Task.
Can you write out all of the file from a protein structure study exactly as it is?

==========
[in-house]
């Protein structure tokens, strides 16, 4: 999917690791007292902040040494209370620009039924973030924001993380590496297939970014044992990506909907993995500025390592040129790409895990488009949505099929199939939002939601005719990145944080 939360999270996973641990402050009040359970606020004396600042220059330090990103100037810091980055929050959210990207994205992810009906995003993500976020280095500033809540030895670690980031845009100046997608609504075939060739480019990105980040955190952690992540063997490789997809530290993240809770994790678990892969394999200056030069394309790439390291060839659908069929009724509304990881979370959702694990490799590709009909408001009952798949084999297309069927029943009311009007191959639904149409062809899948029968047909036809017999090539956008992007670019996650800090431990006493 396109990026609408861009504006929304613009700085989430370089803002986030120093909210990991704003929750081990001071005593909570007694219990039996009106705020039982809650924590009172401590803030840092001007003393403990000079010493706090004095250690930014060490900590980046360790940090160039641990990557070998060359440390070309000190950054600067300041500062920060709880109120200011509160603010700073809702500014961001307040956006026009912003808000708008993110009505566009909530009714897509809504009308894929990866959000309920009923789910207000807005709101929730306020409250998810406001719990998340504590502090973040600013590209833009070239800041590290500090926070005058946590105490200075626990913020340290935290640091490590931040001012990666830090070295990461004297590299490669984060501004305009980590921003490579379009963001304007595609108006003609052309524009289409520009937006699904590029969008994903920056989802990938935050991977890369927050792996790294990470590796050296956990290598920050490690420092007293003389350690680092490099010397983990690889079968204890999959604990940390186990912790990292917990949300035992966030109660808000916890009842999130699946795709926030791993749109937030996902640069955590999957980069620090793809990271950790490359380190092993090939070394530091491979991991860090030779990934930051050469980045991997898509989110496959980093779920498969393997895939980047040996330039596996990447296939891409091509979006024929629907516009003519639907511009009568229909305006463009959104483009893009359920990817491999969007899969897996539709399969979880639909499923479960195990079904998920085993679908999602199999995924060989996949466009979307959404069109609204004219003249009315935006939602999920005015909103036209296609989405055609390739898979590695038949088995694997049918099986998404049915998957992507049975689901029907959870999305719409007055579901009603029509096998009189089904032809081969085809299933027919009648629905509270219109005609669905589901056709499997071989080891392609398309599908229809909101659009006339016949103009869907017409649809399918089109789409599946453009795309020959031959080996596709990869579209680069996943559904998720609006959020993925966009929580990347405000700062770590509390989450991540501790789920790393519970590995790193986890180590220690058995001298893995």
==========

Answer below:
[in-house]
């Protein structure tokens, strides 16, 4: 999917690791007292902040040494209370620009039924973030924001993380590496297939970014044992990506909907993995500025390592040129790409895990488009949505099929199939939002939601005719990145944080 939360999270996973641990402050009040359970606020004396600042220059330090990103100037810091980055929050959210990207994205992810009906995003993500976020280095500033809540030895670690980031845009100046997608609504075939060739480019990105980040955190952690992540063997490789997809530290993240809770994790678990892969394999200056030069394309790439390291060839659908069929009724509304990881979370959702694990490799590709009909408001009952798949084999297309069927029943009311009007191959639904149409062809899948029968047909036809017999090539956008992007670019996650800090431990006493 396109990026609408861009504006929304613009700085989430370089803002986030120093909210990991704003929750081990001071005593909570007694219990039996009106705020039982809650924590009172401590803030840092001007003393403990000079010493706090004095250690930014060490900590980046360790940090160039641990990557070998060359440390070309000190950054600067300041500062920060709880109120200011509160603010700073809702500014961001307040956006026009912003808000708008993110009505566009909530009714897509809504009308894929990866959000309920009923789910207000807005709101929730306020409250998810406001719990998340504590502090973040600013590209833009070239800041590290500090926070005058946590105490200075626990913020340290935290640091490590931040001012990666830090070295990461004297590299490669984060501004305009980590921003490579379009963001304007595609108006003609052309524009289409520009937006699904590029969008994903920056989802990938935050991977890369927050792996790294990470590796050296956990290598920050490690420092007293003389350690680092490099010397983990690889079968204890999959604990940390186990912790990292917990949300035992966030109660808000916890009842999130699946795709926030791993749109937030996902640069955590999957980069620090793809990271950790490359380190092993090939070394530091491979991991860090030779990934930051050469980045991997898509989110496959980093779920498969393997895939980047040996330039596996990447296939891409091509979006024929629907516009003519639907511009009568229909305006463009959104483009893009359920990817491999969007899969897996539709399969979880639909499923479960195990079904998920085993679908999602199999995924060989996949466009979307959404069109609204004219003249009315935006939602999920005015909103036209296609989405055609390739898979590695038949088995694997049918099986998404049915998957992507049975689901029907959870999305719409007055579901009603029509096998009189089904032809081969085809299933027919009648629905509270219109005609669905589901056709499997071989080891392609398309599908229809909101659009006339016949103009869907017409649809399918089109789409599946453009795309020959031959080996596709990869579209680069996943559904998720609006959020993925966009929580990347405000700062770590509390989450991540501790789920790393519970590995790193986890180590220690058995001298893995």